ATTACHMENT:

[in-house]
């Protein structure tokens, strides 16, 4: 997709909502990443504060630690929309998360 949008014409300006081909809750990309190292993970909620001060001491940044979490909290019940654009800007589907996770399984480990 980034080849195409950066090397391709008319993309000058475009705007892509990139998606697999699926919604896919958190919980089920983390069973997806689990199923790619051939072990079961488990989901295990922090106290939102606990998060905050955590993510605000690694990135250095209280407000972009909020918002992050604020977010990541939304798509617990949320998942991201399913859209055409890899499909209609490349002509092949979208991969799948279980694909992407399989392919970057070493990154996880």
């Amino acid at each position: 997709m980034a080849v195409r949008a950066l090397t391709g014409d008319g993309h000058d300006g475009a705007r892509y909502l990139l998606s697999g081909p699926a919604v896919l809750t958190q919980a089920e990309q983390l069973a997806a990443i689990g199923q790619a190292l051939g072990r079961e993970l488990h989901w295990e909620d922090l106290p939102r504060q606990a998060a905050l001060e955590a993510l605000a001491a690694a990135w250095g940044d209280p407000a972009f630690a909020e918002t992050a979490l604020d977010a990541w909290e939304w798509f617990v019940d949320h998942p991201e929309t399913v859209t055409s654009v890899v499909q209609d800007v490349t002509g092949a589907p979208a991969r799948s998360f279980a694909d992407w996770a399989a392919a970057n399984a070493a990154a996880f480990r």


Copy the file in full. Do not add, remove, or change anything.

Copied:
[in-house]
């Protein structure tokens, strides 16, 4: 997709909502990443504060630690929309998360 949008014409300006081909809750990309190292993970909620001060001491940044979490909290019940654009800007589907996770399984480990 980034080849195409950066090397391709008319993309000058475009705007892509990139998606697999699926919604896919958190919980089920983390069973997806689990199923790619051939072990079961488990989901295990922090106290939102606990998060905050955590993510605000690694990135250095209280407000972009909020918002992050604020977010990541939304798509617990949320998942991201399913859209055409890899499909209609490349002509092949979208991969799948279980694909992407399989392919970057070493990154996880």
């Amino acid at each position: 997709m980034a080849v195409r949008a950066l090397t391709g014409d008319g993309h000058d300006g475009a705007r892509y909502l990139l998606s697999g081909p699926a919604v896919l809750t958190q919980a089920e990309q983390l069973a997806a990443i689990g199923q790619a190292l051939g072990r079961e993970l488990h989901w295990e909620d922090l106290p939102r504060q606990a998060a905050l001060e955590a993510l605000a001491a690694a990135w250095g940044d209280p407000a972009f630690a909020e918002t992050a979490l604020d977010a990541w909290e939304w798509f617990v019940d949320h998942p991201e929309t399913v859209t055409s654009v890899v499909q209609d800007v490349t002509g092949a589907p979208a991969r799948s998360f279980a694909d992407w996770a399989a392919a970057n399984a070493a990154a996880f480990r």